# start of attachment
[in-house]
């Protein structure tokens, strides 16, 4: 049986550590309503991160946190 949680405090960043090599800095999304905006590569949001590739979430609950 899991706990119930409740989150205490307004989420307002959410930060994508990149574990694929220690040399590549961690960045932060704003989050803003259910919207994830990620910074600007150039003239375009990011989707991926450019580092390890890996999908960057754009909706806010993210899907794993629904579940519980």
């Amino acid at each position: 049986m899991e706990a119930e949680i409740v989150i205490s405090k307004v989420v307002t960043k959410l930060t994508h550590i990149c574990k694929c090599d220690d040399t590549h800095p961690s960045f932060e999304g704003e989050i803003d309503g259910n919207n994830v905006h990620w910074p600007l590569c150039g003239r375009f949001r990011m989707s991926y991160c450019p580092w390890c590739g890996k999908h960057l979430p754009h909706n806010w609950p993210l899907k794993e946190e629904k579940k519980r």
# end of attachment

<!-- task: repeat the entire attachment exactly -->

[in-house]
């Protein structure tokens, strides 16, 4: 049986550590309503991160946190 949680405090960043090599800095999304905006590569949001590739979430609950 899991706990119930409740989150205490307004989420307002959410930060994508990149574990694929220690040399590549961690960045932060704003989050803003259910919207994830990620910074600007150039003239375009990011989707991926450019580092390890890996999908960057754009909706806010993210899907794993629904579940519980």
């Amino acid at each position: 049986m899991e706990a119930e949680i409740v989150i205490s405090k307004v989420v307002t960043k959410l930060t994508h550590i990149c574990k694929c090599d220690d040399t590549h800095p961690s960045f932060e999304g704003e989050i803003d309503g259910n919207n994830v905006h990620w910074p600007l590569c150039g003239r375009f949001r990011m989707s991926y991160c450019p580092w390890c590739g890996k999908h960057l979430p754009h909706n806010w609950p993210l899907k794993e946190e629904k579940k519980r």